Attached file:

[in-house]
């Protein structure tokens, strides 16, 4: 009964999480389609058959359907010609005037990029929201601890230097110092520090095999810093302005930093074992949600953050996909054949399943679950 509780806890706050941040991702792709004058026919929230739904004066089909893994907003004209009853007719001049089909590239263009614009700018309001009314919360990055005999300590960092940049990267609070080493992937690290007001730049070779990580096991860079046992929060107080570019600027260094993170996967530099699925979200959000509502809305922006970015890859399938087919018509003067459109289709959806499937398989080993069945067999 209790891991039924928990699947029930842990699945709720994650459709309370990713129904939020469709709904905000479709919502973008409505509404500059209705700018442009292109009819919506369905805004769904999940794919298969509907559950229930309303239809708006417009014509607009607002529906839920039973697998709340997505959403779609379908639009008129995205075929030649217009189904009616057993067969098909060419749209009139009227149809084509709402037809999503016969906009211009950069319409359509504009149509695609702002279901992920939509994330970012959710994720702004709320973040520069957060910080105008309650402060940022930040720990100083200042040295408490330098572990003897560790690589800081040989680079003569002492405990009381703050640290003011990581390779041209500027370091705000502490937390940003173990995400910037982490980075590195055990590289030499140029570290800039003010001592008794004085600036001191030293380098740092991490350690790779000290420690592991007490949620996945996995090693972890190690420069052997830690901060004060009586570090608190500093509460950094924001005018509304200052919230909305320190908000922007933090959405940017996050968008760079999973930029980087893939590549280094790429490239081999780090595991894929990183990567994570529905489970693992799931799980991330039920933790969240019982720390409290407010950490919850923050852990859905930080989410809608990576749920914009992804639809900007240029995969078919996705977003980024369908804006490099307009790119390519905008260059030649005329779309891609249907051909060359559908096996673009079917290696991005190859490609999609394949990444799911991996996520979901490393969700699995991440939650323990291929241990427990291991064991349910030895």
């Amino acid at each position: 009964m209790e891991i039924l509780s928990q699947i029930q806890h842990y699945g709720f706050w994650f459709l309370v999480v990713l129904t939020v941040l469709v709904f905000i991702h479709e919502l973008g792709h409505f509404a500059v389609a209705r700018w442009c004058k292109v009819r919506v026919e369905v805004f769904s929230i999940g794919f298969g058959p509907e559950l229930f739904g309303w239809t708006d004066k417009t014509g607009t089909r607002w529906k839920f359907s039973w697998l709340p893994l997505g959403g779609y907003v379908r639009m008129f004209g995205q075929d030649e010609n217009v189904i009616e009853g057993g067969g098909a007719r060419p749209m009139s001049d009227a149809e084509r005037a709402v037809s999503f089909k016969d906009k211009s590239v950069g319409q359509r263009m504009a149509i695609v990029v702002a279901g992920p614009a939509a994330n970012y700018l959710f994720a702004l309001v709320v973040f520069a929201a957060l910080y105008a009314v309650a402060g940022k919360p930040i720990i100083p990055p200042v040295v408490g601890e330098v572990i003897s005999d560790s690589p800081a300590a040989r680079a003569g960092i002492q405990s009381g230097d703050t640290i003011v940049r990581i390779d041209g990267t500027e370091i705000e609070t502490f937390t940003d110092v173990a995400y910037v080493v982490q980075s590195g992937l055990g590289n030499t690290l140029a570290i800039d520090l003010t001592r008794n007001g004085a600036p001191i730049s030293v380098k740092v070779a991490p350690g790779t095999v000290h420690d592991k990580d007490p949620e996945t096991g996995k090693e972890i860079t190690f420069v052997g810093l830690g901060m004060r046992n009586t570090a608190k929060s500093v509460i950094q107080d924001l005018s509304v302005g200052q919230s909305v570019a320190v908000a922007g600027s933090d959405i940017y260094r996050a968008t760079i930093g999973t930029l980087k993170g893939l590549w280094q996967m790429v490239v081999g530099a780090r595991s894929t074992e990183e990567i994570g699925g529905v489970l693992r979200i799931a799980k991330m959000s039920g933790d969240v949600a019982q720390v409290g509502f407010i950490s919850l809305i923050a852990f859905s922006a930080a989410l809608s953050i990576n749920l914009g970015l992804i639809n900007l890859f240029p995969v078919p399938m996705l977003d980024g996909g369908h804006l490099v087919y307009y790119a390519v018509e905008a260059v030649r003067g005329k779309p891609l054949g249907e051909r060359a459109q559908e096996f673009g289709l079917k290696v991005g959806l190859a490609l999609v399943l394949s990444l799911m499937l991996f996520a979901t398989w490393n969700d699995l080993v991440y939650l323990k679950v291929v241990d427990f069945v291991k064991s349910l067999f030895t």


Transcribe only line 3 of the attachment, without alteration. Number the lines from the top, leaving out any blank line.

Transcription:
């Amino acid at each position: 009964m209790e891991i039924l509780s928990q699947i029930q806890h842990y699945g709720f706050w994650f459709l309370v999480v990713l129904t939020v941040l469709v709904f905000i991702h479709e919502l973008g792709h409505f509404a500059v389609a209705r700018w442009c004058k292109v009819r919506v026919e369905v805004f769904s929230i999940g794919f298969g058959p509907e559950l229930f739904g309303w239809t708006d004066k417009t014509g607009t089909r607002w529906k839920f359907s039973w697998l709340p893994l997505g959403g779609y907003v379908r639009m008129f004209g995205q075929d030649e010609n217009v189904i009616e009853g057993g067969g098909a007719r060419p749209m009139s001049d009227a149809e084509r005037a709402v037809s999503f089909k016969d906009k211009s590239v950069g319409q359509r263009m504009a149509i695609v990029v702002a279901g992920p614009a939509a994330n970012y700018l959710f994720a702004l309001v709320v973040f520069a929201a957060l910080y105008a009314v309650a402060g940022k919360p930040i720990i100083p990055p200042v040295v408490g601890e330098v572990i003897s005999d560790s690589p800081a300590a040989r680079a003569g960092i002492q405990s009381g230097d703050t640290i003011v940049r990581i390779d041209g990267t500027e370091i705000e609070t502490f937390t940003d110092v173990a995400y910037v080493v982490q980075s590195g992937l055990g590289n030499t690290l140029a570290i800039d520090l003010t001592r008794n007001g004085a600036p001191i730049s030293v380098k740092v070779a991490p350690g790779t095999v000290h420690d592991k990580d007490p949620e996945t096991g996995k090693e972890i860079t190690f420069v052997g810093l830690g901060m004060r046992n009586t570090a608190k929060s500093v509460i950094q107080d924001l005018s509304v302005g200052q919230s909305v570019a320190v908000a922007g600027s933090d959405i940017y260094r996050a968008t760079i930093g999973t930029l980087k993170g893939l590549w280094q996967m790429v490239v081999g530099a780090r595991s894929t074992e990183e990567i994570g699925g529905v489970l693992r979200i799931a799980k991330m959000s039920g933790d969240v949600a019982q720390v409290g509502f407010i950490s919850l809305i923050a852990f859905s922006a930080a989410l809608s953050i990576n749920l914009g970015l992804i639809n900007l890859f240029p995969v078919p399938m996705l977003d980024g996909g369908h804006l490099v087919y307009y790119a390519v018509e905008a260059v030649r003067g005329k779309p891609l054949g249907e051909r060359a459109q559908e096996f673009g289709l079917k290696v991005g959806l190859a490609l999609v399943l394949s990444l799911m499937l991996f996520a979901t398989w490393n969700d699995l080993v991440y939650l323990k679950v291929v241990d427990f069945v291991k064991s349910l067999f030895t």